Why America is uneasy about change of ownership of the Horn’s harbours

Tuesday March 20 2018

A US marine walks in Camp Lemonier.

A US marine walks in Camp Lemonier, the US military base in Djibouti, on December 17, 2002. Chinese control of facilities in Djibouti could hamper visits by US submarines and warships. FILE PHOTO | AFP  

GEOFF HILL
By GEOFF HILL
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In the wake of former US secretary of State Rex Tillerson’s visit to Africa, the White House announced a plan for talks with China on, among other things, that country’s role in one of the continent’s busiest ports.

In February, President Ismaïl Guelleh of Djibouti issued a decree nationalising the country’s container terminal and ending a 30-year lease to Dubai firm, DP World.

The harbour at Doraleh, right next to China’s military base in Djibouti, serves shipping headed for Europe via the Suez Canal.

Djibouti controls the only route from the Indian Ocean to Suez, via the Red Sea. It is through this narrow strait that most of East Africa’s exports are carried north to Britain, France and Germany.

While DP World has announced plans to sue the government, Djibouti said seizure of the port was an act of “sovereignty” and within its rights, accusing the firm of slowing work at the terminal and building rival facilities in neighbouring states.

Analysts say this refers to the port of Berbera in Somaliland, where DP World is building a dock that could take away trade with land-locked Ethiopia, currently Djibouti’s largest client. It could also serve shipping from East Africa.

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But it was rumours that Doraleh — already part-owned by a Chinese government firm — could fall under control of Beijing that caused panic in Washington.

Military base

The Pentagon has its sole African military base in Djibouti, with close to 4,000 personnel. From here, American forces work with Kenya and other regional powers to combat groups like al Shabaab who carried out the 2013 attack on Westgate Mall in Nairobi and murdered 148 people at Garissa University two years later.

Chinese control of facilities in Djibouti could hamper visits by US submarines and warships though Mr Guelleh has said his government has no plans to involve Beijing.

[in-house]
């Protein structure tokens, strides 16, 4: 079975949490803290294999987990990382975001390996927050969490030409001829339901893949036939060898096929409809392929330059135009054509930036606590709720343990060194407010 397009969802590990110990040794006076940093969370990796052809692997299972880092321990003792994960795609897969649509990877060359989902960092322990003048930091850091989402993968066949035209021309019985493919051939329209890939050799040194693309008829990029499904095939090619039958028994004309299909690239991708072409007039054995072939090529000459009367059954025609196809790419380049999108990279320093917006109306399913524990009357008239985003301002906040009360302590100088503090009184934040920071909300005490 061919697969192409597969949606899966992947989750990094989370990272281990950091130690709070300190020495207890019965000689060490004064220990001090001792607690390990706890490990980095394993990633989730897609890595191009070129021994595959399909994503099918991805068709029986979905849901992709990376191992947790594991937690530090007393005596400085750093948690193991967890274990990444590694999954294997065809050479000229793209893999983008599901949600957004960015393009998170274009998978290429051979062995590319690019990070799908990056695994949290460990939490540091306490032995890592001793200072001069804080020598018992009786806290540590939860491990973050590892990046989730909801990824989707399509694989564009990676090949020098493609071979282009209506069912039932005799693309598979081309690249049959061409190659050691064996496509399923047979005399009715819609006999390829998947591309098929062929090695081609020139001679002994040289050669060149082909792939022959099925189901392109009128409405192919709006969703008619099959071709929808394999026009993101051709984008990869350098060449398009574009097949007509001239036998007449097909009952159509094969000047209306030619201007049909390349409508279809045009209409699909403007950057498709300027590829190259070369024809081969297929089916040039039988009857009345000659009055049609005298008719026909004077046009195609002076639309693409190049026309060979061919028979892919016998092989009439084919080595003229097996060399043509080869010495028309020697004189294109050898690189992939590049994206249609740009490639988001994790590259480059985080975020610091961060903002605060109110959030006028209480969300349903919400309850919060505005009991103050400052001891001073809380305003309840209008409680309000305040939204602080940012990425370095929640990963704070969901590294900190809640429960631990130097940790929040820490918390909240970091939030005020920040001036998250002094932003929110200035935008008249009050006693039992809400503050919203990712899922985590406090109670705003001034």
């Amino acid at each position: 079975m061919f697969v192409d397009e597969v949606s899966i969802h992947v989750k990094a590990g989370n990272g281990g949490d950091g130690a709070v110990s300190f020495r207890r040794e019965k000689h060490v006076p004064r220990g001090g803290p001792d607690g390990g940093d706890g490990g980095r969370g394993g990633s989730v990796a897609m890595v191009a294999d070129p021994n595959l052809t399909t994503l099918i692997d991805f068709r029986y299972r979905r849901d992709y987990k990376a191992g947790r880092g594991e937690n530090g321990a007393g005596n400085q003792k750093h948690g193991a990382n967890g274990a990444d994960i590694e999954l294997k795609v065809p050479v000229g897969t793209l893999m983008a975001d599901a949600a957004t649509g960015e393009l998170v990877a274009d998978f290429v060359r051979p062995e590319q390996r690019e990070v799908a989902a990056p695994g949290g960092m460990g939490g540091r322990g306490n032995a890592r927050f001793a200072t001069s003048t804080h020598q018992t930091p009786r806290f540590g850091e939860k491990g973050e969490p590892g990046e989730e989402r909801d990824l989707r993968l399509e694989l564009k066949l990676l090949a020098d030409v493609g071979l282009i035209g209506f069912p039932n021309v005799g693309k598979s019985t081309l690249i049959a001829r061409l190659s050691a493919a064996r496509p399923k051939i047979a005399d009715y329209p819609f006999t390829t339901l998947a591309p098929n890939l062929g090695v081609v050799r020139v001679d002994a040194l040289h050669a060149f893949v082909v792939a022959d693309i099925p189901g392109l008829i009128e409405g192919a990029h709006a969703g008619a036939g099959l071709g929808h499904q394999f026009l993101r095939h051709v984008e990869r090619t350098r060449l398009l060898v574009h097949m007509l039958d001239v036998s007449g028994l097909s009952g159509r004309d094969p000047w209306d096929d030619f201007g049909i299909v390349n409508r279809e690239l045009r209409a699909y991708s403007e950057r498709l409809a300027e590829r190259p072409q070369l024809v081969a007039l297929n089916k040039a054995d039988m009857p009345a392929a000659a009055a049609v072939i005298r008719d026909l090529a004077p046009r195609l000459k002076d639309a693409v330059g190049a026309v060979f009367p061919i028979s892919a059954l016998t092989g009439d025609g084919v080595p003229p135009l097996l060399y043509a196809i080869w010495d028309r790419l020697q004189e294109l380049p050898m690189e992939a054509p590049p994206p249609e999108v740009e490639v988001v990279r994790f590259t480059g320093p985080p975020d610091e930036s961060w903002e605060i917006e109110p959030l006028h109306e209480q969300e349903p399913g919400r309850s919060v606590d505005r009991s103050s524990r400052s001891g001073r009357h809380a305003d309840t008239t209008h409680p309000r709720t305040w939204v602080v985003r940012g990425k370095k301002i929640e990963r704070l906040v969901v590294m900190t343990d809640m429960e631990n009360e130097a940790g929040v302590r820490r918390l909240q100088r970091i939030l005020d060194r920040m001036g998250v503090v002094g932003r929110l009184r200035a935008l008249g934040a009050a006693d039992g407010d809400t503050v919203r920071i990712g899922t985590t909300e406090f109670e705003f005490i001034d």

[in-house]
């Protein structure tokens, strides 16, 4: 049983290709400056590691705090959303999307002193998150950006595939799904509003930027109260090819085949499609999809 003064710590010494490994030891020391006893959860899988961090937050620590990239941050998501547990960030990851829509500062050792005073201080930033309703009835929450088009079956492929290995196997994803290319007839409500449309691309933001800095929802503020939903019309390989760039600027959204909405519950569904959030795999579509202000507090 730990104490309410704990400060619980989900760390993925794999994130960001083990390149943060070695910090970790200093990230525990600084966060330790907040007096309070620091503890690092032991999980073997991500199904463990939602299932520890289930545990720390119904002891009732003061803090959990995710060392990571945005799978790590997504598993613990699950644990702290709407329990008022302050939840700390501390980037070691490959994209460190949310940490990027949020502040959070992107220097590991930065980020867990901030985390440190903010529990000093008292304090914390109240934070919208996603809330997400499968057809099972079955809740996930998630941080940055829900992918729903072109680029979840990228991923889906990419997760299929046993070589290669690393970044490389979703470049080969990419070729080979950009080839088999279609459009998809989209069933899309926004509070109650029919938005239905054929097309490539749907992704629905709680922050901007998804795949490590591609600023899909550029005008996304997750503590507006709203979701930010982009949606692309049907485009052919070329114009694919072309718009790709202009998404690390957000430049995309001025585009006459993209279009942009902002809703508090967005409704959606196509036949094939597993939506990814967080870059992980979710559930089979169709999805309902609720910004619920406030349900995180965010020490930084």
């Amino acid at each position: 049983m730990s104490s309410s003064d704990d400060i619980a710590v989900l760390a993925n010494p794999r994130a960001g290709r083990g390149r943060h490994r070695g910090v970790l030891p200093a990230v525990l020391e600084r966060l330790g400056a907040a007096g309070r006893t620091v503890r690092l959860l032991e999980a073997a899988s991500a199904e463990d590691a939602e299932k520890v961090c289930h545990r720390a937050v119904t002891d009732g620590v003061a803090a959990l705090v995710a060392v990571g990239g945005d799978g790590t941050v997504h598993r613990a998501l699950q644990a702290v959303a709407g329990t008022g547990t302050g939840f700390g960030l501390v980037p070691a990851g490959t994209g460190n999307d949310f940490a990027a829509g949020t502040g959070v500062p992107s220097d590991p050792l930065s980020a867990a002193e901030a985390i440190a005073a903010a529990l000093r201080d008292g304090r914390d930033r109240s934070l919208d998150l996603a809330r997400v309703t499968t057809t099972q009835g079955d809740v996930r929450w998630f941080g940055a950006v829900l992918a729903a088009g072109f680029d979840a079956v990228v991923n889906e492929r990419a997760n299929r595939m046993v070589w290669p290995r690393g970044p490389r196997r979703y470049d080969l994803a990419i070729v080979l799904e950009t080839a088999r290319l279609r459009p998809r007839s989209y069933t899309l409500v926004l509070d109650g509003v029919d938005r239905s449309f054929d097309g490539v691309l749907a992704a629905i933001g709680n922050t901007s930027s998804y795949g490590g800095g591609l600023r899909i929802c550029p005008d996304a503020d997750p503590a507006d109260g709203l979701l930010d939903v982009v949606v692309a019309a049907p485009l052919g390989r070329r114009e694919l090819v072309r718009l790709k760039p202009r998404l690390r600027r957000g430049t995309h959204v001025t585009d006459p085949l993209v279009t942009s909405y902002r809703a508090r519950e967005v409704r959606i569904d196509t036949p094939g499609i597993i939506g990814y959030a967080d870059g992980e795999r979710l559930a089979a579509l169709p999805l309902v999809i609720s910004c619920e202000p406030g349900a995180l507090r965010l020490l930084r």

However, Mr Tillerson voiced his “concern” over the level of Chinese loans to Djibouti, currently standing at more than 70 per cent of that country’s GDP.

The Trump administration says it plans “a discussion with China in Washington later this year about what their overall goals and operations in Africa.”

While the US routinely criticises Kenya, Uganda, Tanzania and Ethiopia on human-rights and democracy, it has been reticent to speak out on Djibouti where President Guelleh has changed the two-term constitution and has been in power for 19 years.

Since independence from France in 1977, the only two presidents have been Mr Guelleh and his uncle who died in 1999.

'Committed friend'

Last month, Djibouti’s ambassador to Washington said his country remained, “a committed friend and ally of the United States.” And when Djibouti’s foreign minister met with Mr Tillerson, he ruled out leasing the harbour to China.

But America’s top soldier in Africa, General Thomas Waldhauser, sounded a warning. “If the Chinese take over that port, then the consequences could be significant,” he said.

While East African shipping and the US base rely on the goodwill of President Guelleh, Djibouti is in turn dependent on Addis Ababa.

Most of its drinking water comes from Ethiopia, along with fruit, vegetables and grain. But the Ethiopians are spreading their bets and have bought a 19 per cent stake in the DP World harbour at Berbera.

Berbera harbour

Somaliland is not officially recognised, but its passports are accepted by most countries, including all of East Africa, and its president is treated as a de-facto head of state when he travels.

The country is English speaking, democratic and could provide the Pentagon with an alternative.

A switch by Ethiopia to Berbera would be devastating for Djibouti. If Kenya and Tanzania did the same, using Berbera as their stop en route to Europe, it would be a further blow.

Berbera is cheaper, but Somaliland’s status as a breakaway republic rather than a sovereign state is a problem.

For now, Nairobi enjoys excellent relations with both Djibouti and the US.

Mr Tillerson cut short his Africa visit for health reasons only to be dismissed by President Trump on his return to Washington.

Last Monday, the US ambassador to Djibouti said Mr Tillerson had emphasised “the need for transparency” in meetings with President Guelleh and Foreign Minister, Mahmoud Ali Youssouf.

Mr Andre rejected claims that the US was soft in its criticism of Djibouti, adding that every year, Washington issued “detailed human rights report that is made available widely to the public”.

But he said some discussions were best handled privately between the two countries.

“When we see the government responding to our concerns in a positive way, then that is less reason for us to make public comments,” he said.

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